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The Historic Towns and Landscape of Taal Volcano and its Caldera Lake

Date of Submission: 07/02/2024
Criteria: (ii)(ix)
Category: Mixed
Submitted by:
Permanent Delegation of the Philippines to UNESCO
State, Province or Region:
Provinces of Batangas and Cavite, Luzon Island
Ref.: 6714

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Taal Volcano Protected Landscape — Taal Volcano: 14°0' N, 121°0' E and Taal Caldera Lake (Cities of Lipa, Tagaytay, and Tanauan, Municipalities of Agoncillo, Alitagtag, Balete, Cuenca, Laurel, Lemery, Malvar, Mataas na Kahoy, San Jose, San Nicolas, Santa Teresita, Taal, and Talisay): 13°59' N, 121°0' E

Historic Town of Taal: 13°52' N, 120°55' E

San Nicolas Ruins: 13°55' N, 120°57' E

Taal is an active volcano within a massive caldera, with at least 38 recorded eruptions in the last 450 years. Its most recent major eruption in 2020 prompted evacuations in its surrounding communities while spreading ash across neighboring provinces and regions, including Metro Manila. This eruption had a significant impact on transportation, government, business, and education activities, affecting tens of millions of individuals.

The caldera is believed to have formed during a series of prehistoric eruptions between 140,000 and 5,380 BCE. It presently holds Taal Lake, a picturesque expanse of water 100-150 meters deep, spanning approximately 265 square kilometers. Within Taal Lake lies Volcano Island, which covers an area of about 24 square kilometers. Volcano Island cradles Crater Lake, which is 1.2 square kilometers and contains a prominent rock formation known as Vulcan Point.

This interplay of land and water – as a product of a 1911 eruption – has led to the description of Taal Volcano as “an island within a lake, within an island within a lake, within an island” respectively referring to Vulcan Point, Crater Lake, Volcano Island, Taal Lake, and finally, the island of Luzon itself, in the Philippines.

Volcano Island is divided between the towns of Talisay and San Nicolas, and together with the Cities of Lipa, Tagaytay, and Tanauan, Municipalities of Agoncillo, Alitagtag, Balete, Cuenca, Laurel, Lemery, Malvar, Mataas na Kahoy, San Jose, Santa Teresita, and Taal, collectively comprise the Taal Volcano Protected Landscape (TVPL) communities in which over 1 million people reside.

TVPL, which is approximately 623 square kilometers, was included in the National Integrated Protected Areas System through Presidential Proclamation No. 923 in 1996 and was classified as a National Park under the Expanded National Integrated Protected Areas System in 2018. The landscape is managed by a Protected Area Management Board comprised of the Department of Environment and Natural Resources (DENR), relevant local government units, and other stakeholders. There are 52 migratory marine faunal species present, two of which are endemic. While other avian and reptilian species have been documented in TVPL.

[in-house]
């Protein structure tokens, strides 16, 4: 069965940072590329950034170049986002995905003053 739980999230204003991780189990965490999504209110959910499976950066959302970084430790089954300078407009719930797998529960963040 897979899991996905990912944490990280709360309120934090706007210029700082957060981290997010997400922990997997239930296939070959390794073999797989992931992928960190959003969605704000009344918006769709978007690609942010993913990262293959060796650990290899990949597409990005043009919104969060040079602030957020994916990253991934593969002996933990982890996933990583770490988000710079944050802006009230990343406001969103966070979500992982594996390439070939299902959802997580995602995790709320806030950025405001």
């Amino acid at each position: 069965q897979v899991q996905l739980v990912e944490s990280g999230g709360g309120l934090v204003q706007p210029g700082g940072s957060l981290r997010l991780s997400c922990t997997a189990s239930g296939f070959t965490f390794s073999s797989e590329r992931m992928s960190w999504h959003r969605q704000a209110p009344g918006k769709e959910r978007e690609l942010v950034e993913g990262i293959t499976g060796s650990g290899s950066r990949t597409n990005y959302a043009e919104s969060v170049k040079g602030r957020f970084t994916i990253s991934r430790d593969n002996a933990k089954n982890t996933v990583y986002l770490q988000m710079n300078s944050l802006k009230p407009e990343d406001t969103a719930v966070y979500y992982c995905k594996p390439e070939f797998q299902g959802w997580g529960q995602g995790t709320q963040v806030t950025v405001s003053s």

The area is a cultural landscape.  It has been settled for centuries, and its communities have been well-connected to the precolonial trading routes of Southeast and East Asia.  The volcanic activity of Taal played a significant role in the ecological dynamics of the region, contributing to the fertility of the soil. During the Spanish colonial period, the fertile soils of the region have supported diverse agricultural activities, including the cultivation of crops such as rice, corn, sugar, cacao, and coffee, and the development of many cultural products anchored on the local environment, agricultural production, and distinct to the region, such as the cultivation of specific varieties of coffee, or the development of weaving and embroidery traditions with local fabrics. The religious folk dance Subli captures the deep faith of the community amidst the volcanic hazards.

The prosperity of the region generated by this agricultural productivity is reflected by the many heritage structures dating to the Spanish colonial period, such as the houses of prominent families in the población (town center) of the Municipality of Taal, the cities of Talisay and Tanauan, other lakeside towns, and what is recognized as the largest Catholic church in Asia, the Minor Basilica of Saint Martin of Tours. The Basilica is a declared National Historical Landmark under Presidential Decree No. 260 (1974), whose management as a heritage site is under the supervision and control of the National Historical Commission of the Philippines.  Local legends associate the appearance of St. Martin with impending eruptions.

The location of the Municipality of Taal itself reflects its dynamic relationship with the volcano.  Previously located along the shores of Taal Lake itself (and in the current location of the Municipality of San Nicolas), it moved to its present location in response to a massive eruption in 1754.

The eruption of 1754 also significantly shaped the ecology of the landscape of Taal Volcano. Taal Lake was, prior to the eruption, a saltwater environment, being connected to Balayan Bay through the Pansipit River, which was then a navigable channel. The eruption cut off this connection to the sea, and the Lake and its ecology evolved into a freshwater environment. Two species in particular reflect an evolutionary adaptation to a changing environment – Hydrophis semperi, a rare species of sea snake, and Sardinella tawilis, a species of sardines, are both originally saltwater species that have now evolved, and are only found, in the freshwater environment of Taal Lake.

Justification of Outstanding Universal Value

The geological interaction between an active volcano and a crater lake in shaping active ecosystems and living, vibrant communities is globally rare. As a lake of volcanic origin located in the tropics, it is among 1 percent of all the known lakes in the world.

The transition of Taal Lake from a saltwater to a freshwater environment – in a relatively recent occurrence in the scale of geological processes – fuels the continuous evolution of flora and fauna and presents opportunities for ongoing scientific discoveries.